A Bountiful Harvest

Bless us, O Lord, and these thy gifts, which we are about to receive, from thy bounty . . .

For those of us who grew up Catholic, this is the familiar grace before meals. My Dad was a fast eater and as he aged an even faster pray-er of this particular prayer. I know he was sincere in his thanks, but his speed and quiet reverence often reduced his prayer to a quiet, one-syllable mumbling.

But growing up, my sisters and I learned the blessing with the proper cadence, and it’s the one we’ve passed along to our children. So, while I’ve recited this prayer for years, it’s only recently the word bounty hit me in a new way.

For over a year our son and daughter-in-law had been doing much of their grocery shopping at the Waxhaw Farmers’ Market and had invited me to go along. I finally did this past September and it opened my eyes to what bounty can mean.

The fresh produce is not only colorful, but the variety is introducing me to veggies I’ve never heard of, and definitely not available in the local Foodlion. It’s been fun experimenting with new flavors and textures, and knowing the food is better nutritionally. It’s also been a lesson on eating what’s in season, and luckily here in South Carolina the growing season will extend through the winter with root veggies and greens. I love eating a variety of greens every day. Unfortunately, the only greens hubby really cares for are the ones at the end of a long fairway with a flag in them.

We don’t eat much meat, but the market guys have spoiled us with their beef, chicken and pork. It’s hard to describe how their products taste different. The only words that come are clean or pure.  

Having grown up in the Midwest, I’ve always appreciated farmers. It’s impossible not to think of them and their hard work when you see them in the corn fields at all hours of the day, and see their vulnerability to the weather when you drive by fields washed out from heavy rains. But meeting the growers face-to-face at the market, I’ve seen their pure joy and excitement, their pride in their hard work. It shows in the way they arrange their produce. It shows in their eagerness to share information about those odd-looking veggies, growing tips, and recipes. The experience is so much richer than shopping at the grocery store.

Yet attending the Waxhaw Farmers’ Market hasn’t opened my eyes only to the blessings of bounty, it also reinforces the reality of food deserts. I used the term in a recent poem and some members of my group had never heard it. Food deserts are low-income areas that don’t have a good, big-chain grocery store, much less a farmers’ market with good fresh meats and produce. Residents rely on convenience stores that sell groceries that are cheap and filling, but not necessarily nutritious. It’s hard to reconcile in my head the lack of food for some when there’s a bounty for others, and I acknowledge how very fortunate I am to live where I do.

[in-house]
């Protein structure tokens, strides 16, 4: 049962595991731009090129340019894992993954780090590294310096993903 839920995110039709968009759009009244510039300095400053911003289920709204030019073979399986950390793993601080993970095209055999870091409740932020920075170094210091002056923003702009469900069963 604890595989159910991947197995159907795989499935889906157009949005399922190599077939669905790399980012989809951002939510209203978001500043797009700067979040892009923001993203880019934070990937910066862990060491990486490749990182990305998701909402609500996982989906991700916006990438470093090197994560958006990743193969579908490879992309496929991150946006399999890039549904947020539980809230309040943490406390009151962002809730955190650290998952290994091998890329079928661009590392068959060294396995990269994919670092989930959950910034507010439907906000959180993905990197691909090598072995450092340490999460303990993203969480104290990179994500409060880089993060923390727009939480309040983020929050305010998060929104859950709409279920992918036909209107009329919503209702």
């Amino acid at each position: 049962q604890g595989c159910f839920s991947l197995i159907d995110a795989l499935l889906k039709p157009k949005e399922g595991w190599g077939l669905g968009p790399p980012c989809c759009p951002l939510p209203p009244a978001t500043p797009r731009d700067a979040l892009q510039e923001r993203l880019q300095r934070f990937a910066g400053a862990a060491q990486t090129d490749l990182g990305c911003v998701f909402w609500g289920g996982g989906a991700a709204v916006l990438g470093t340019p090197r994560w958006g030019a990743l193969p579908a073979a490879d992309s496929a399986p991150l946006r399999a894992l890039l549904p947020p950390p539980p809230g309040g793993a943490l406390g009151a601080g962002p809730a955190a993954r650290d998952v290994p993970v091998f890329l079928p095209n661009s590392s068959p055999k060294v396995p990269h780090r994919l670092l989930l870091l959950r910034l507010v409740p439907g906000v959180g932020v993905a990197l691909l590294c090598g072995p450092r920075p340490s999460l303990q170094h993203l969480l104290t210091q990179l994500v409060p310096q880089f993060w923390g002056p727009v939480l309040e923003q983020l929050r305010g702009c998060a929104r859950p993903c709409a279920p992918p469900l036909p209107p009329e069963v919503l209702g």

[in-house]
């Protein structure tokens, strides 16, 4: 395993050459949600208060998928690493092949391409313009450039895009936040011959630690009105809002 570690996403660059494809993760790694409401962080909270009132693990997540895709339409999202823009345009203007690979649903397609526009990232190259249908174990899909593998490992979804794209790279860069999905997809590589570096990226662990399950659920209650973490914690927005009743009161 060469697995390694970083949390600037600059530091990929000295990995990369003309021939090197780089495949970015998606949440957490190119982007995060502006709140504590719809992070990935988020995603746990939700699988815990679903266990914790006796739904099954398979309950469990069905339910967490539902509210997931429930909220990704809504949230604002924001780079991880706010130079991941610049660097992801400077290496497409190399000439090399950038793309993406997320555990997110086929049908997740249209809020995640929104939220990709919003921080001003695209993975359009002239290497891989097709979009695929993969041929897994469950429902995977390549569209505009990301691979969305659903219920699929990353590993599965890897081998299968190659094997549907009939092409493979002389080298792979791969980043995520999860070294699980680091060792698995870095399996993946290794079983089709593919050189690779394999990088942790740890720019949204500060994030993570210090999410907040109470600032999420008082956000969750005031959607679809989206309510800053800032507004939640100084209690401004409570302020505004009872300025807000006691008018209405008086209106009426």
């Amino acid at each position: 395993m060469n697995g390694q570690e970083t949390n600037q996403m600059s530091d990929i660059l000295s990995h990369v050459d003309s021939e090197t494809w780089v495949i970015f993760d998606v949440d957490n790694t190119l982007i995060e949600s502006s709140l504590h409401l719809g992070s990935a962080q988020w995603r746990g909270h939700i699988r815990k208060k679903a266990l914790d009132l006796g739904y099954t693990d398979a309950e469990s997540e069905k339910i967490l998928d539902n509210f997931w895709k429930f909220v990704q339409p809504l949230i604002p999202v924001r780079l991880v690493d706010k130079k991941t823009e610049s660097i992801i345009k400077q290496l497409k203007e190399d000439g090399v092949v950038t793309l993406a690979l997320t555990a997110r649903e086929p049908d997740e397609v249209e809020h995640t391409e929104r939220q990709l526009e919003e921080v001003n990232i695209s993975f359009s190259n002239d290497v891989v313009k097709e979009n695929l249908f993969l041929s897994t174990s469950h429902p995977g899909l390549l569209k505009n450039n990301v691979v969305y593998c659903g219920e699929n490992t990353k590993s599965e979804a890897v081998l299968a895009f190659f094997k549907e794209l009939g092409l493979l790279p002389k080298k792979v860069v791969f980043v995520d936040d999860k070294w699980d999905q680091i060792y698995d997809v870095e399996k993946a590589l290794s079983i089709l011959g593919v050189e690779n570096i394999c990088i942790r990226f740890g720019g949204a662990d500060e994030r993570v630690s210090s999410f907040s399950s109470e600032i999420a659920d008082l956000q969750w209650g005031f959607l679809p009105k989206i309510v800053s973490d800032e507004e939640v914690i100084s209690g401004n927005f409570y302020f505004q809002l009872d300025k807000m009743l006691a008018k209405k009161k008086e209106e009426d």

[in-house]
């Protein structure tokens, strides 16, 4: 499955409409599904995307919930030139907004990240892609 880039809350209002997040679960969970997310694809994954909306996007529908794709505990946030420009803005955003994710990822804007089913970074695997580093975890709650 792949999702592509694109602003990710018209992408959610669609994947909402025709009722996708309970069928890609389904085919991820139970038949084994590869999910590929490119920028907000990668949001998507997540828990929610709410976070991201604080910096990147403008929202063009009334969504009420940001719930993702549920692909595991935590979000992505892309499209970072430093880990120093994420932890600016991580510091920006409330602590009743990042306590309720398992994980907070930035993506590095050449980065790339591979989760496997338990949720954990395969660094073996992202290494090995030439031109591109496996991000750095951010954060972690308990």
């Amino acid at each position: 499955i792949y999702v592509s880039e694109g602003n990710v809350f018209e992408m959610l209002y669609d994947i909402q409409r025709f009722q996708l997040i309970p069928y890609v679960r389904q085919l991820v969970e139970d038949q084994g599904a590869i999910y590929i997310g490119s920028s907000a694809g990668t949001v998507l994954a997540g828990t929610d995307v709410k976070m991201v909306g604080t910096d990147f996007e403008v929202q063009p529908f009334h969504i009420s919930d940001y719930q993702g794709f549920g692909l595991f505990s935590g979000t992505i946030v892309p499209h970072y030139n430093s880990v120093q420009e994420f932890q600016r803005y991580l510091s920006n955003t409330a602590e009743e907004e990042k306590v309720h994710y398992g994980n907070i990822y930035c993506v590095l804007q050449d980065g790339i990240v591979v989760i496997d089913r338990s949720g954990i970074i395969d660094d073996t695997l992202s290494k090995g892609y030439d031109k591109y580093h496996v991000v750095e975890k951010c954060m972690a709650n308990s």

This week we’ll celebrate Thanksgiving and the season of harvest. For years my family’s Thanksgiving Day began with attending mass, then packing and delivering turkey dinners and boxes of food to shut-ins and families who needed them.  Back home, our grace always included the Blessing Cup and everyone sharing specific blessings from the year. We always included the families we’d just served, and those who were separated from family, especially those in the military.

This year, like most families, our table will look different. We’ll still have Grandma Schmitt’s cranberry goop and my daughter-in-law’s squash casserole, along with the turkey and fixings, but not everyone will be here.

Our blessings will be different, too. Thanks to the Waxhaw Farmers’ Market I have an even deeper appreciation for the American farmers and ranchers who provide our food, and we’ll pray for those in the food deserts. Along with everyone else, we’ll lift frontline workers and emergency responders in prayer and gratitude. Our celebration won’t be more somber because of the differences, but in many ways our sense of bounty will be fuller when we begin our prayer ~

Bless us, O Lord, and these thy gifts, which we are about to receive from thy bounty . . .

I wish all of you a bountiful and Happy Thanksgiving!

This entry was posted in Uncategorized. Bookmark the permalink.

2 Responses to A Bountiful Harvest

  1. quinonesev1 says:

    Lovely entry, Kim. Beautiful closing. “Our celebration won’t be more somber because of the differences, but in many ways our sense of bounty will be fuller when we begin our prayer ~” A Happy Thanksgiving to you and yours.

    • Thank you Ev! I love the Waxhaw Farmers’ Market and was just enjoying all the life and color one Saturday and it hit me ‘this is what bounty is.’ It made me appreciate that childhood prayer all the more.

      I hope you and yours have a wonderful Thanksgiving too.

Leave a Reply

Fill in your details below or click an icon to log in:

WordPress.com Logo

You are commenting using your WordPress.com account. Log Out /  Change )

Twitter picture

You are commenting using your Twitter account. Log Out /  Change )

Facebook photo

You are commenting using your Facebook account. Log Out /  Change )

Connecting to %s